toams tollorente@hotmail.com
    The song Island is one of the best songs King Crimson ever made, and so is Formentera; thatīs my opinion. Genesis I havenīt heard much (and what iīve heard hasnīt impressed me much) and Yes has itīs great album-masterpiece Close to the edge, the rest of itīs work cannot be compaired to this record (Island). We definately donīt have the same taste.


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    Larks Tongues In Aspic 8 ( 1973 )
    Larks Tongues In Aspic I / Book Of Saturday / Exiles / Easy Money / The Talking Drum / Larks Tongues In Aspic II

    Line-up changes, line-up changes. Well, in this case, the changes were nothing but positive. John Wetton ( most famously ex-family ) and Bill Bruford ( most famously ex-yes ) step up to join Bob Fripp in his pursuit of 'something or other'. That's the best way to describe it, really. Ably abetted by assorted sundry - out pops 'Larks Tongues In Aspic', easily the most enjoyable King Crimson record since their debut offering. The material here isn't always as good as the playing - much of the material here had origins in the line-up that recorded 'Islands', after all. Still, add in two muscians both of more than capable pedigree and you have something. John Wetton was a versatile, reliable and at times powerful, bass player. Bob Fripp was still developing as a muscian himself. Bill Bruford, with his jazz leanings and amazing power and actual way with melody - quite rare for a drummer - the icing on the cake. Much icing, delicious icing. Bill Bruford will always be mostly associated with his time spent with Yes, but his work with King Crimson during this era is perhaps the best work of his career. Bill Bruford suited King Crimson, it's as simple as that. Bill Bruford brings something special to this record, something in particular that perhaps no other drummer around at the time would have been able to bring. Playing with Yes had certainly expanded his horizons as a player, he left Yes to expland them further. Being part of the King Crimson collective certainly enabled him to do that.

    The opening 'part one' is very avant-garde in the manner that Bob Fripp had been starting to pursue with seemingly ever greater vigour, it would seem. Thirteen and a half minutes of music that comes alive with the almightiest of scary riffs near the four minute mark. Violin punctuates the track most effectively, adding to the horror-show nature of the piece. The drums are simply stupendous, so powerful all of a sudden. During his early days with Yes, Bill played a lot 'more' drums that perhaps he did later during the likes of 'Close To The Edge'. Come his time with King Crimson, he was able and encouraged to play whatever he liked. Added to his indisputable mastery of the drums, one of the very best drummers around at the time - this produces something very special throughout the vast majority of this opening track. As a song, it's a dog. As an artistic, avant-garde piece of 'art', it's saved by the playing of Fripp and Bruford, in particular. Not to forget John Wetton, however. Aside these two maestro's, he conducts himself brilliantly, with some stupendous parts of his own at times. Listening to a track almost purely to appreciate the musicianship isn't something I ever used to do, but with playing as awesome sounding as this - whatever the actual track/piece is like in terms of structure, etc - almost doesn't matter.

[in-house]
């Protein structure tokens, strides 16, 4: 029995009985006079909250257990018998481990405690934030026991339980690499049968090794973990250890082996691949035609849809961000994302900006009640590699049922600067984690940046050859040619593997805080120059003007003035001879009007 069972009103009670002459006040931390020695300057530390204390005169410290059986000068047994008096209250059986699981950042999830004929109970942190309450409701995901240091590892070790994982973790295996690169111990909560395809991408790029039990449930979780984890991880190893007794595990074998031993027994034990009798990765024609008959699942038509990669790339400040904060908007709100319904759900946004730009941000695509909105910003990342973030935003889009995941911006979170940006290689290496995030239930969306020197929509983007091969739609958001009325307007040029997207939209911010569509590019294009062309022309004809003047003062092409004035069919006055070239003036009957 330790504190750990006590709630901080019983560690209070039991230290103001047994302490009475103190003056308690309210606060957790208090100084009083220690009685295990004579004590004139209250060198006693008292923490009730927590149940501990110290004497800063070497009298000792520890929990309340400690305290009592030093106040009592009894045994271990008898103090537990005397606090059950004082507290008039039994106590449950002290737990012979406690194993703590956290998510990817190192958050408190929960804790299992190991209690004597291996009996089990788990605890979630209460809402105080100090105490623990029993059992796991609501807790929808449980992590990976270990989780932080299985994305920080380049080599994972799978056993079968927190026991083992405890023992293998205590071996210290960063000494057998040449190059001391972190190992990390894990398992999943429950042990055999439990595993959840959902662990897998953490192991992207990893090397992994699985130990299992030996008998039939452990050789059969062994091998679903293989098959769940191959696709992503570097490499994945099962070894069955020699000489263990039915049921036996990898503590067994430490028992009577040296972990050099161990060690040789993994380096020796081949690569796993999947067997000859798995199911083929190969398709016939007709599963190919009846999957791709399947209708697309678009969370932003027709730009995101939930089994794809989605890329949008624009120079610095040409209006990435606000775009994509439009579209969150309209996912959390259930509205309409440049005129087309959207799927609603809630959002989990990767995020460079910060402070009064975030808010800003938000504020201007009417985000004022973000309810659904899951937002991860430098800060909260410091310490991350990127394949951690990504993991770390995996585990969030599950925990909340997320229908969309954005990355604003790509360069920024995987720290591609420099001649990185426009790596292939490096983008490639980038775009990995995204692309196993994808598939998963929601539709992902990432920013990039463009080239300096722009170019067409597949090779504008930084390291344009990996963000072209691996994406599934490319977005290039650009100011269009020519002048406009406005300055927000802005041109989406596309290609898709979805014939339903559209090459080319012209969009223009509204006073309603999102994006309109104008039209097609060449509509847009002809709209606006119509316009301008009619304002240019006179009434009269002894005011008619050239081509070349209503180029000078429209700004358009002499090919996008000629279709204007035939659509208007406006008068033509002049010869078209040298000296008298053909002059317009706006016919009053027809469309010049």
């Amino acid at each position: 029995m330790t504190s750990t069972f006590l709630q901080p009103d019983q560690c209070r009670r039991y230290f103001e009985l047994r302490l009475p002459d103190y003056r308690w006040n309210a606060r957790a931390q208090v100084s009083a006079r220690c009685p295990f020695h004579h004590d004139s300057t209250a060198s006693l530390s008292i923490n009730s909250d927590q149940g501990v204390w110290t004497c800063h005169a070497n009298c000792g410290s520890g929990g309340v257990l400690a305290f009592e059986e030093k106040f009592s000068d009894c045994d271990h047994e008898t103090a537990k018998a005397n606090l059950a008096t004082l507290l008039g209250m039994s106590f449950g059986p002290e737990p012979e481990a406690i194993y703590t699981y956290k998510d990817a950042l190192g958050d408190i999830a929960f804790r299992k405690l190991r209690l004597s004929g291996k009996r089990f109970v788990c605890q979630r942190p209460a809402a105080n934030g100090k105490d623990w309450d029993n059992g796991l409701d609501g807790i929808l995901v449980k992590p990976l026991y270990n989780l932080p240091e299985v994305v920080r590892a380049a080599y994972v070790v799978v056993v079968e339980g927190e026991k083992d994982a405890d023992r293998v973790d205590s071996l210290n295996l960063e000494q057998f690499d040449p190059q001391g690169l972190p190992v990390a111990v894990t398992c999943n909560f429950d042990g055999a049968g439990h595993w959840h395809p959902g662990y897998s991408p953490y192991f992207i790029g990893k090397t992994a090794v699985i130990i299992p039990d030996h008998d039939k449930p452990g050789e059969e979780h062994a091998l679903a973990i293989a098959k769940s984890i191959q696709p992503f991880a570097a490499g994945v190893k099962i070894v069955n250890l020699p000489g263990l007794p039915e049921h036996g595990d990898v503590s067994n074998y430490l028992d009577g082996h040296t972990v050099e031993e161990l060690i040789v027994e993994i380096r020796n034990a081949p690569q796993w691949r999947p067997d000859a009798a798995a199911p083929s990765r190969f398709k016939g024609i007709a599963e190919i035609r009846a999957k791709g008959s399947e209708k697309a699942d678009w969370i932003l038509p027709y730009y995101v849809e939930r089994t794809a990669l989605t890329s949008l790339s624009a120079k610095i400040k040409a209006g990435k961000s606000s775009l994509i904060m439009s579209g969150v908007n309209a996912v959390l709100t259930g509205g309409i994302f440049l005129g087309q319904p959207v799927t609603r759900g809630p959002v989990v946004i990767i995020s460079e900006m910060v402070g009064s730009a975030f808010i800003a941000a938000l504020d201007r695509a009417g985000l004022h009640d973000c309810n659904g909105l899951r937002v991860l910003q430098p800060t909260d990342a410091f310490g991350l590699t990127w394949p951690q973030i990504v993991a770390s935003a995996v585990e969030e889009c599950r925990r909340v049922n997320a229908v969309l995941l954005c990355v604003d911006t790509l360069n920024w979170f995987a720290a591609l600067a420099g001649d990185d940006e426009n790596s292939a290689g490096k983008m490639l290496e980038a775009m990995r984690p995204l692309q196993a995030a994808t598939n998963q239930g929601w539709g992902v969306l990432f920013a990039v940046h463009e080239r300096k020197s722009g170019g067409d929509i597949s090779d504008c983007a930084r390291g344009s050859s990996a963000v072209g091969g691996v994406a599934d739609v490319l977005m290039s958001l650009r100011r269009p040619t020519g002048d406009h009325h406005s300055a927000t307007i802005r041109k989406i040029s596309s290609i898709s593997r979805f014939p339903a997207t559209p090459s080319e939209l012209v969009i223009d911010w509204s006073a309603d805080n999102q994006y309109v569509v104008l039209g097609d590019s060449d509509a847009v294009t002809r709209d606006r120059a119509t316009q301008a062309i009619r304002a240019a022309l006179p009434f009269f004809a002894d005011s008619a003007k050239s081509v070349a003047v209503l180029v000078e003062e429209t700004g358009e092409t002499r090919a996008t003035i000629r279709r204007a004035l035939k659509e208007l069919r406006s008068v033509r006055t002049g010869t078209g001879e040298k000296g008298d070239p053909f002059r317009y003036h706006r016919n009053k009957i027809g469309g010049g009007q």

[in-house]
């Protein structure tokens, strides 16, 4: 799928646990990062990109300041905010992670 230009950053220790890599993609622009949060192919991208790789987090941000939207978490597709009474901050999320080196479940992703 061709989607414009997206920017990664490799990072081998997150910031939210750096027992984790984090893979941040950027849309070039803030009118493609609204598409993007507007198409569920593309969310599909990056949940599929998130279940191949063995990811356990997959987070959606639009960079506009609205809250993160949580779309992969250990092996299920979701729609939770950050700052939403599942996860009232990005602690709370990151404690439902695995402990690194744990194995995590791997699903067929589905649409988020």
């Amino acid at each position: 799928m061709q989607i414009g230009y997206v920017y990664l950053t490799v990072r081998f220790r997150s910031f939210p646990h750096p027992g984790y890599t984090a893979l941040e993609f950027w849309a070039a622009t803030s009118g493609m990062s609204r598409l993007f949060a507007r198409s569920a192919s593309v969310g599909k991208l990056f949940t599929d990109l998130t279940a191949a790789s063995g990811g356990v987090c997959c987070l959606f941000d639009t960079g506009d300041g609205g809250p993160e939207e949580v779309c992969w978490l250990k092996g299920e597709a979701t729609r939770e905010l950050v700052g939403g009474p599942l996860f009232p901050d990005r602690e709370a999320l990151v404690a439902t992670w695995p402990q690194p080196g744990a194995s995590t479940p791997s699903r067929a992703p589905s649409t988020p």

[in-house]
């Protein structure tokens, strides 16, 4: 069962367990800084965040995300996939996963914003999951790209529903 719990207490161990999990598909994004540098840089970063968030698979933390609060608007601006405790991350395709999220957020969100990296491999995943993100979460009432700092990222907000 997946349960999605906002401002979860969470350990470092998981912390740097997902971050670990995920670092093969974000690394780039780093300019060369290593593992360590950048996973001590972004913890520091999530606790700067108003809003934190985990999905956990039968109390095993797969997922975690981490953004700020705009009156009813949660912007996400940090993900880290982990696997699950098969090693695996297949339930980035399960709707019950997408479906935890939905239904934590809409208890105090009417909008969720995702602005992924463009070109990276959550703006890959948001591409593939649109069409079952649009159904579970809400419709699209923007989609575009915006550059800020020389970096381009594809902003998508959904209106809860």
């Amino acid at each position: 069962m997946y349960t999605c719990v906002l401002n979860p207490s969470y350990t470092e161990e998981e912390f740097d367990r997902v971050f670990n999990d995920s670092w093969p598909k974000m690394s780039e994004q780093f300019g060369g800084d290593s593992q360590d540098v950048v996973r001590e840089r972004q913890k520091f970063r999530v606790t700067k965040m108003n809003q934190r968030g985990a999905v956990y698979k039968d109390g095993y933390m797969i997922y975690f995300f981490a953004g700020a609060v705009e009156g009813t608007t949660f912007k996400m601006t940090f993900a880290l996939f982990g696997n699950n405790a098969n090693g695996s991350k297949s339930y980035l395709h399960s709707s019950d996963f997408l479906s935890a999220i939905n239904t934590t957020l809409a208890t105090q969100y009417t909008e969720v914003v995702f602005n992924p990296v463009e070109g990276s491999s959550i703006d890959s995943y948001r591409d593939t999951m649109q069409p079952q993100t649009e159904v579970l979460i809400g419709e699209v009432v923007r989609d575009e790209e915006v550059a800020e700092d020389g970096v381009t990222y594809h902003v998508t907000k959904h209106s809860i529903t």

A word about the vocals. John doesn't do as good as job as original vocalist Gregg Lake, but he certainly sounds better than the other guys after Gregg Lake. Still, we move on. Some sweet melodies during parts of both 'Book Of Saturday' and 'Exiles'. 'Easy Money' which follows, almost manages to be funky. It actually grinds in places, quite something. Perhaps the vocals are a little strained during 'Easy Money', not entirely the best vocal performance the song demanded, but it's not bad, or anything. Anyway, one problem with this album, which I hinted at earlier. Something like 'The Talking Drum' ends up impressing through the sheer joy to be had at beholding the muscianship. Ultimately however - with musicians of lesser calibre, the material or ideas alone certainly wouldn't be enough on their own. Lending to my theory the material itself isn't exactly strong here. Still, the closing 'Part Two' opens all scary as hell, includes some quite frankly astonishing guitar, drum and percussion work - and leaves you breathless and slightly impressed.

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    Simon Brigham slb23@shaw.ca